There are two places where you can create and manage an AWS Database Migration Services (AWS DMS) task. You can do this in AWS DMS or in AWS SCT. In this exercise, you use AWS SCT to create and start an AWS DMS task.
- Set up your AWS Service Profile to use AWS DMS.To connect to AWS DMS, go to Global Settings, where you first set your AWS profile that has permission to create a task in AWS DMS.
- Create an AWS DMS task.
To create an AWS DMS task, specify your Task Name, the AWS DMS Replication instance, Source endpoint, and Target endpoint. You can either use the existing endpoints that you specify in AWS DMS or create a new one here in AWS SCT.
For the Migration type, choose Migrate existing data and replicate ongoing changes. This means that you want AWS DMS to do a full load of all your existing tables and also capture the changes in your source database. There are other options for full table load only or CDC only. For more information about these options, see Migration Methods for AWS Database Migration Service.
Stopping the AWS DMS task to apply the script at the destination database
When you use AWS DMS to create the target schema on the destination database, it creates only the minimal objects needed to efficiently migrate the data—in this case, the table and primary keys. Also, when AWS DMS does a full load, it loads the data to the destination table by table. Therefore, any enforcement of the referential integrity and constraints must be applied after the tables are completely loaded. This is why you want to stop the AWS DMS task after the table full load is complete and then apply the modified AWS SCT generated script.
In the Stop task after full load completes list, you have the following options:
- If you choose Don’t Stop, you can manually stop the task after the full table load is complete, apply the AWS SCT generated script, and then resume.
- If you choose either Stop Before Applying Cached Changes or Stop After Applying Cached Changes, your task automatically stops after all tables are fully loaded. Then you can apply the generated script from AWS SCT.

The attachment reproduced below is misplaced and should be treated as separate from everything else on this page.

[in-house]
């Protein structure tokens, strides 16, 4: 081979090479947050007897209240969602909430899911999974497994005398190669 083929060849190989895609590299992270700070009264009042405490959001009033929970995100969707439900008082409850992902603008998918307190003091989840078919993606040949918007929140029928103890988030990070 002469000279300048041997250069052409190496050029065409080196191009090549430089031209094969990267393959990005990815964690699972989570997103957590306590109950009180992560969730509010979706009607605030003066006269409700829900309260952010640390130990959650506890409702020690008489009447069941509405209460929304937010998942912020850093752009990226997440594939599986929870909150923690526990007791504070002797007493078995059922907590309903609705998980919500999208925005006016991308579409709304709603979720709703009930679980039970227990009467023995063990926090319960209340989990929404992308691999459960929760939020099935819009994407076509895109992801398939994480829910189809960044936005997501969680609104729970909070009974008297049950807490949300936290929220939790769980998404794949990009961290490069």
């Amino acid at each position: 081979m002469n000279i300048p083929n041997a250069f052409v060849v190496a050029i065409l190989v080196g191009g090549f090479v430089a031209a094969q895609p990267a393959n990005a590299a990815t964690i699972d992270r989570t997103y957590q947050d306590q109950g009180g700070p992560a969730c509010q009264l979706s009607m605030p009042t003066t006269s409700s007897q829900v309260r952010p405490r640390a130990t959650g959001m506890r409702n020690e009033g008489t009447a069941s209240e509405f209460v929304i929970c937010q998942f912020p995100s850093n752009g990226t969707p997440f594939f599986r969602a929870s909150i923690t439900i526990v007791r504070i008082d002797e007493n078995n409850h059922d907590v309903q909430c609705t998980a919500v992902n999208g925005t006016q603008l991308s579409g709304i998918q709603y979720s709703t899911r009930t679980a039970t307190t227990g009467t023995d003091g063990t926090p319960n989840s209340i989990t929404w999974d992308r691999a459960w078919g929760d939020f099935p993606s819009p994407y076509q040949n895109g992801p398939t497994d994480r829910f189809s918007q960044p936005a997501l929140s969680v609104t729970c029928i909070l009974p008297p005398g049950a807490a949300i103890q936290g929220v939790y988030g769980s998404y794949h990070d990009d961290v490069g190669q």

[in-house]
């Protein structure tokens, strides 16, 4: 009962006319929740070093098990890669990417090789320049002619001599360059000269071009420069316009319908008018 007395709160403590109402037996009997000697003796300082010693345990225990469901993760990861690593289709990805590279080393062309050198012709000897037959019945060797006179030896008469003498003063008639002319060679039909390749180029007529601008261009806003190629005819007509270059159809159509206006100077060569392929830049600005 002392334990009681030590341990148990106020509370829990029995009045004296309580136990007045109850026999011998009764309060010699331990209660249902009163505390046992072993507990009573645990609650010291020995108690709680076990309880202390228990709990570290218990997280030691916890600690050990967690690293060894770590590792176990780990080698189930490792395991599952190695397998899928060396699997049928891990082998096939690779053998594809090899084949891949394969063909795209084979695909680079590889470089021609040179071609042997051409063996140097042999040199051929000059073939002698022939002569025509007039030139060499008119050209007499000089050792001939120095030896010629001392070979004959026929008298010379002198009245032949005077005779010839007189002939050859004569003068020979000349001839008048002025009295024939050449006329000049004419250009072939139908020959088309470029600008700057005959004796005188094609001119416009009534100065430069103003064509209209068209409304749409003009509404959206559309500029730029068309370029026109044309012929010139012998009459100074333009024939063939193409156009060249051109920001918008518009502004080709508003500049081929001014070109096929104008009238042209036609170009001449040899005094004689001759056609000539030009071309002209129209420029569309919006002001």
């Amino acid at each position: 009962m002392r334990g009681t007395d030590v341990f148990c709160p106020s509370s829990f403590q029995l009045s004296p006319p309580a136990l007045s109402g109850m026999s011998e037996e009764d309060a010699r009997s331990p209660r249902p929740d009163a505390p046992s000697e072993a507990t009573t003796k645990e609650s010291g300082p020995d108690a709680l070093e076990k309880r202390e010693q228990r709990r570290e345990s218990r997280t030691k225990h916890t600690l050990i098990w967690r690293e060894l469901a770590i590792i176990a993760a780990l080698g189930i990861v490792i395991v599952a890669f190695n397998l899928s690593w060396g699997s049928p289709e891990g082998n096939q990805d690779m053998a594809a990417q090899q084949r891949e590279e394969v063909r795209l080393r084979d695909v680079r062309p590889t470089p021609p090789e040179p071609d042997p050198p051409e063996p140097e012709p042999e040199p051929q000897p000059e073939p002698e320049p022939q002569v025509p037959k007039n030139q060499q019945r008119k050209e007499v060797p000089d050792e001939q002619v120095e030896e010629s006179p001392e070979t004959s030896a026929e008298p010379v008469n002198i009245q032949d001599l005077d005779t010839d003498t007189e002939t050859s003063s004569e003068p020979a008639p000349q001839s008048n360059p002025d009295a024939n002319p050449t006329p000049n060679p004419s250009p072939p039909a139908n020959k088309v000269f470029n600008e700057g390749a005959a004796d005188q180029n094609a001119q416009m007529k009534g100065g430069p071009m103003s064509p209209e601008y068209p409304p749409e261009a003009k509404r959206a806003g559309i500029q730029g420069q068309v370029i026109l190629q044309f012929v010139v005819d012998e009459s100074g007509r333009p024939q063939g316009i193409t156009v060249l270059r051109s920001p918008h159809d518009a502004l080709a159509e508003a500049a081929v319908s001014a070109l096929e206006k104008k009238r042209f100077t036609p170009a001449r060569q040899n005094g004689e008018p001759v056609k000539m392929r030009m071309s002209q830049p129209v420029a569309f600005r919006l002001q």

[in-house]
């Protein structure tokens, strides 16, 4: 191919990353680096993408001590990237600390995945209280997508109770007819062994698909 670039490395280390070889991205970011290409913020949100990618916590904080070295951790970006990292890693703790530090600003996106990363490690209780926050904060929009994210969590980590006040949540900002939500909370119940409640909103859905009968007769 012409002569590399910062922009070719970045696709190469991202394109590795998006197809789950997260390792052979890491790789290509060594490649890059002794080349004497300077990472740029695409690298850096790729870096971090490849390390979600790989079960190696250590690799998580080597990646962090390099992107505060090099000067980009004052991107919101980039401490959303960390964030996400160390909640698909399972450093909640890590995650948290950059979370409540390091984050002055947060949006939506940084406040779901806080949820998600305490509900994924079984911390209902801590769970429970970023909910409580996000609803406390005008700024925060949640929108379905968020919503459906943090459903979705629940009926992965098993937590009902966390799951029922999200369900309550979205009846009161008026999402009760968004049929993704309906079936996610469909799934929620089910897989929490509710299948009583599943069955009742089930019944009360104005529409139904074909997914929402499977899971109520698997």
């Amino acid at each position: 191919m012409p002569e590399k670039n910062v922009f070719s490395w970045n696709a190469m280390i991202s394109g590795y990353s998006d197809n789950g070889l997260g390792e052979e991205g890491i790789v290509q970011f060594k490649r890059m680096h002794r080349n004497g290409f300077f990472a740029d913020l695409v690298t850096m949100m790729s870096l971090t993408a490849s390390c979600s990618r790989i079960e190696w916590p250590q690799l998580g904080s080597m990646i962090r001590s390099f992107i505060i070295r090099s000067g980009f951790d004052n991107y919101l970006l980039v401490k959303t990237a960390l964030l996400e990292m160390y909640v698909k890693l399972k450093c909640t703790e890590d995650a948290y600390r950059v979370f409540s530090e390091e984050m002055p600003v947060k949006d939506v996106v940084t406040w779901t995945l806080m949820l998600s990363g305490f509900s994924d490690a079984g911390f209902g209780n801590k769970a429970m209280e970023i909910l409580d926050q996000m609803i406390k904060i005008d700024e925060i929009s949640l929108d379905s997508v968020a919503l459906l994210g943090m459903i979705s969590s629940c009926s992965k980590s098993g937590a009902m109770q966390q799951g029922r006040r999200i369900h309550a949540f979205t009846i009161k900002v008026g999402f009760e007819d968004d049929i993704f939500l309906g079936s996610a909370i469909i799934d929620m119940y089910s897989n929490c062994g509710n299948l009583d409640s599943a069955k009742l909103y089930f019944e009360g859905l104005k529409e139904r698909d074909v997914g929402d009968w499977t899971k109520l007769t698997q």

In this case, choose Stop Before Applying Cached Changes. Choosing this option allows you to apply secondary indexes, which may help with the performance of the replication process.
For troubleshooting purposes, we recommend enabling the Logging property.
Finally, if you want to specify rules on how you want to filter and transform your table and columns from source to destination, you can create your own Table Mapping. Now you can choose Create to create the AWS DMS task.
After your AWS DMS task is created, you can then monitor the status of your table loads by going to the Table Statistics tab of the Data Migration View. When the state of all the tables has turned to Table Completed, the AWS DMS task automatically stops.
Then, using SQL Server Management Studio or other SQL tools, apply the script that you edited from the AWS SCT generated script to create the constraints and other database objects. Then resume the task for CDC.
During the migration process, you generated additional transactions in your source database, which results in adding 3,545 rows to the
ticket_purchase_hist table (from 17,084 rows to 20,629).
After resuming the DMS task, you can see the inserts to the
Completing the migration
One way of validating that your destination SQL database has caught up with the replication changes is to compare the number of rows of each table in the source and destination databases.
The following SQL statement is executed on both databases:
Comparing the output of the source and destination database, you should see the same row count for all tables.
|Source EC2 SQL Server||Destination RDS for SQL Server|
You can additionally perform tests using your tools or application to ensure that your Amazon RDS for SQL Server is functional and performant to the needs of your application. When your application is ready to switch to Amazon RDS, you can update your Domain Name System (DNS) or your connection string to point to Amazon RDS. Alternatively, if you’re using Amazon Route 53, our managed DNS service, you can create a CNAME resource record set that associates your domain name to the Amazon RDS for SQL Server instance.
About the Author
Marie Yap is an enterprise solutions architect at Amazon Web Services. Marie has a technical consulting background focusing on tuning application and database performance for enterprise customers.